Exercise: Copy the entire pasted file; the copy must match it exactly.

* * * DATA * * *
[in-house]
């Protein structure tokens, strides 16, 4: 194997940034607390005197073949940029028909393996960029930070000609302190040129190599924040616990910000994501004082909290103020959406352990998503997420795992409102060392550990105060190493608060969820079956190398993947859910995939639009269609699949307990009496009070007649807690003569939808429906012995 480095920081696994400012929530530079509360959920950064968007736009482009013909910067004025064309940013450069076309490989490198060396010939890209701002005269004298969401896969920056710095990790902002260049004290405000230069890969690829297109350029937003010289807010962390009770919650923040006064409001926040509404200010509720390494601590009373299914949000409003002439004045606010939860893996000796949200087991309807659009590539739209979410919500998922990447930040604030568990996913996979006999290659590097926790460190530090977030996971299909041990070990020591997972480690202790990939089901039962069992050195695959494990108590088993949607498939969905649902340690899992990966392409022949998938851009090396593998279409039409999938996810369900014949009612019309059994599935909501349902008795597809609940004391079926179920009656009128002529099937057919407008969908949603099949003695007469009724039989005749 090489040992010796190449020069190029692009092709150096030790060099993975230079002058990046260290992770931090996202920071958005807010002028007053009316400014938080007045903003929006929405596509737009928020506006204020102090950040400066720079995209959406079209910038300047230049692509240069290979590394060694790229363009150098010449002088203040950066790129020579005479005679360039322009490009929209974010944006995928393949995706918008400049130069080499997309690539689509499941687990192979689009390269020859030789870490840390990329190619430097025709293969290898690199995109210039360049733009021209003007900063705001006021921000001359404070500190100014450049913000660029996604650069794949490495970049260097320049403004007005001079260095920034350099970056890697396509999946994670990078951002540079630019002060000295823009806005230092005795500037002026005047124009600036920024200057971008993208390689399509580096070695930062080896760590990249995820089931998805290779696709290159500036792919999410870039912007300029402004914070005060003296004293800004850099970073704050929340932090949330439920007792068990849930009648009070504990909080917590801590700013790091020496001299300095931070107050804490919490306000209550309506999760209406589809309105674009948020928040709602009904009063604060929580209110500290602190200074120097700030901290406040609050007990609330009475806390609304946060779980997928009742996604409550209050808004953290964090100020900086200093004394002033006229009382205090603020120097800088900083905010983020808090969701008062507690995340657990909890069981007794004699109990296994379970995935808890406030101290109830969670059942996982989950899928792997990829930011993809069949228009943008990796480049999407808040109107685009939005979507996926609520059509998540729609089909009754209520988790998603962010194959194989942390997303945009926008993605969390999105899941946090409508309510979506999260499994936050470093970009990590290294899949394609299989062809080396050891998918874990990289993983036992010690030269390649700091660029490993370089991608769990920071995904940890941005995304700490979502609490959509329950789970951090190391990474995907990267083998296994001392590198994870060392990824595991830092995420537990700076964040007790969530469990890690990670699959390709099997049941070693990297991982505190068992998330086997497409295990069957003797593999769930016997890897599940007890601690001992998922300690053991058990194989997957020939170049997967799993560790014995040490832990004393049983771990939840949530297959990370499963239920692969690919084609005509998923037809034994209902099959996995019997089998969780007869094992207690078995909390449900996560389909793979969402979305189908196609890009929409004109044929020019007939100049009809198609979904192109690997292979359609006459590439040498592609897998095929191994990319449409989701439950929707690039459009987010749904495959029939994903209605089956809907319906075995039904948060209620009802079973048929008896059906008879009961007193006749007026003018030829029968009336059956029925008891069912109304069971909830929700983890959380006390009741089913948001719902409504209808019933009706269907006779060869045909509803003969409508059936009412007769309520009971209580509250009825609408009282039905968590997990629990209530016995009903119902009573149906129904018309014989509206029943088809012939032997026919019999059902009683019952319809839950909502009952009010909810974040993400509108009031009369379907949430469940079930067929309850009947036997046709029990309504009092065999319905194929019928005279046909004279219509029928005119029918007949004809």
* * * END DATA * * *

[in-house]
């Protein structure tokens, strides 16, 4: 194997940034607390005197073949940029028909393996960029930070000609302190040129190599924040616990910000994501004082909290103020959406352990998503997420795992409102060392550990105060190493608060969820079956190398993947859910995939639009269609699949307990009496009070007649807690003569939808429906012995 480095920081696994400012929530530079509360959920950064968007736009482009013909910067004025064309940013450069076309490989490198060396010939890209701002005269004298969401896969920056710095990790902002260049004290405000230069890969690829297109350029937003010289807010962390009770919650923040006064409001926040509404200010509720390494601590009373299914949000409003002439004045606010939860893996000796949200087991309807659009590539739209979410919500998922990447930040604030568990996913996979006999290659590097926790460190530090977030996971299909041990070990020591997972480690202790990939089901039962069992050195695959494990108590088993949607498939969905649902340690899992990966392409022949998938851009090396593998279409039409999938996810369900014949009612019309059994599935909501349902008795597809609940004391079926179920009656009128002529099937057919407008969908949603099949003695007469009724039989005749 090489040992010796190449020069190029692009092709150096030790060099993975230079002058990046260290992770931090996202920071958005807010002028007053009316400014938080007045903003929006929405596509737009928020506006204020102090950040400066720079995209959406079209910038300047230049692509240069290979590394060694790229363009150098010449002088203040950066790129020579005479005679360039322009490009929209974010944006995928393949995706918008400049130069080499997309690539689509499941687990192979689009390269020859030789870490840390990329190619430097025709293969290898690199995109210039360049733009021209003007900063705001006021921000001359404070500190100014450049913000660029996604650069794949490495970049260097320049403004007005001079260095920034350099970056890697396509999946994670990078951002540079630019002060000295823009806005230092005795500037002026005047124009600036920024200057971008993208390689399509580096070695930062080896760590990249995820089931998805290779696709290159500036792919999410870039912007300029402004914070005060003296004293800004850099970073704050929340932090949330439920007792068990849930009648009070504990909080917590801590700013790091020496001299300095931070107050804490919490306000209550309506999760209406589809309105674009948020928040709602009904009063604060929580209110500290602190200074120097700030901290406040609050007990609330009475806390609304946060779980997928009742996604409550209050808004953290964090100020900086200093004394002033006229009382205090603020120097800088900083905010983020808090969701008062507690995340657990909890069981007794004699109990296994379970995935808890406030101290109830969670059942996982989950899928792997990829930011993809069949228009943008990796480049999407808040109107685009939005979507996926609520059509998540729609089909009754209520988790998603962010194959194989942390997303945009926008993605969390999105899941946090409508309510979506999260499994936050470093970009990590290294899949394609299989062809080396050891998918874990990289993983036992010690030269390649700091660029490993370089991608769990920071995904940890941005995304700490979502609490959509329950789970951090190391990474995907990267083998296994001392590198994870060392990824595991830092995420537990700076964040007790969530469990890690990670699959390709099997049941070693990297991982505190068992998330086997497409295990069957003797593999769930016997890897599940007890601690001992998922300690053991058990194989997957020939170049997967799993560790014995040490832990004393049983771990939840949530297959990370499963239920692969690919084609005509998923037809034994209902099959996995019997089998969780007869094992207690078995909390449900996560389909793979969402979305189908196609890009929409004109044929020019007939100049009809198609979904192109690997292979359609006459590439040498592609897998095929191994990319449409989701439950929707690039459009987010749904495959029939994903209605089956809907319906075995039904948060209620009802079973048929008896059906008879009961007193006749007026003018030829029968009336059956029925008891069912109304069971909830929700983890959380006390009741089913948001719902409504209808019933009706269907006779060869045909509803003969409508059936009412007769309520009971209580509250009825609408009282039905968590997990629990209530016995009903119902009573149906129904018309014989509206029943088809012939032997026919019999059902009683019952319809839950909502009952009010909810974040993400509108009031009369379907949430469940079930067929309850009947036997046709029990309504009092065999319905194929019928005279046909004279219509029928005119029918007949004809």